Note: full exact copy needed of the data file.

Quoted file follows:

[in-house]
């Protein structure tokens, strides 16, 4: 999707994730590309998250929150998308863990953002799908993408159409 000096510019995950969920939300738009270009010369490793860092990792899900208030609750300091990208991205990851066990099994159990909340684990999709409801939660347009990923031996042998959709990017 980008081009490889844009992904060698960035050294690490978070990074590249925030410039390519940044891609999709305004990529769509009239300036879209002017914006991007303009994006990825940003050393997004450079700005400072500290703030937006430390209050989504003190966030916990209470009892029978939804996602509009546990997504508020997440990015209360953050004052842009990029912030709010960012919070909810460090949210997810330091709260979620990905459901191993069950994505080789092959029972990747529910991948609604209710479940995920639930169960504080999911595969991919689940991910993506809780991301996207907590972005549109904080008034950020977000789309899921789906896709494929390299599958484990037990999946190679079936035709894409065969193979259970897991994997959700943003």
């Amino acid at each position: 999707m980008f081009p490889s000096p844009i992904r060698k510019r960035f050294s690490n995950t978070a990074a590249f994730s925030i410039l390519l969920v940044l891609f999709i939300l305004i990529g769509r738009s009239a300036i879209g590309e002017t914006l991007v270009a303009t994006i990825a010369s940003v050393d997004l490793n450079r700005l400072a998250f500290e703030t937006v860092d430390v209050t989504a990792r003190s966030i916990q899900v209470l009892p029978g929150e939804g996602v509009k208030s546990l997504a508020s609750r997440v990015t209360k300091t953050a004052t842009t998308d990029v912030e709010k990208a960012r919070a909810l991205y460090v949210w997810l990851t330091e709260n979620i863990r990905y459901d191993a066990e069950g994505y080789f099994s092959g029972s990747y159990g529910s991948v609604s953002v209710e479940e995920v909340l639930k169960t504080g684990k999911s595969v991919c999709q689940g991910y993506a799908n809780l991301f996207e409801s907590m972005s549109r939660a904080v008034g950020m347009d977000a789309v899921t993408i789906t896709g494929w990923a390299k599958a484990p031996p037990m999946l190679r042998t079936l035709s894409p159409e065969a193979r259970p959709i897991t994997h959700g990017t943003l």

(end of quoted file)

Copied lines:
[in-house]
């Protein structure tokens, strides 16, 4: 999707994730590309998250929150998308863990953002799908993408159409 000096510019995950969920939300738009270009010369490793860092990792899900208030609750300091990208991205990851066990099994159990909340684990999709409801939660347009990923031996042998959709990017 980008081009490889844009992904060698960035050294690490978070990074590249925030410039390519940044891609999709305004990529769509009239300036879209002017914006991007303009994006990825940003050393997004450079700005400072500290703030937006430390209050989504003190966030916990209470009892029978939804996602509009546990997504508020997440990015209360953050004052842009990029912030709010960012919070909810460090949210997810330091709260979620990905459901191993069950994505080789092959029972990747529910991948609604209710479940995920639930169960504080999911595969991919689940991910993506809780991301996207907590972005549109904080008034950020977000789309899921789906896709494929390299599958484990037990999946190679079936035709894409065969193979259970897991994997959700943003």
């Amino acid at each position: 999707m980008f081009p490889s000096p844009i992904r060698k510019r960035f050294s690490n995950t978070a990074a590249f994730s925030i410039l390519l969920v940044l891609f999709i939300l305004i990529g769509r738009s009239a300036i879209g590309e002017t914006l991007v270009a303009t994006i990825a010369s940003v050393d997004l490793n450079r700005l400072a998250f500290e703030t937006v860092d430390v209050t989504a990792r003190s966030i916990q899900v209470l009892p029978g929150e939804g996602v509009k208030s546990l997504a508020s609750r997440v990015t209360k300091t953050a004052t842009t998308d990029v912030e709010k990208a960012r919070a909810l991205y460090v949210w997810l990851t330091e709260n979620i863990r990905y459901d191993a066990e069950g994505y080789f099994s092959g029972s990747y159990g529910s991948v609604s953002v209710e479940e995920v909340l639930k169960t504080g684990k999911s595969v991919c999709q689940g991910y993506a799908n809780l991301f996207e409801s907590m972005s549109r939660a904080v008034g950020m347009d977000a789309v899921t993408i789906t896709g494929w990923a390299k599958a484990p031996p037990m999946l190679r042998t079936l035709s894409p159409e065969a193979r259970p959709i897991t994997h959700g990017t943003l």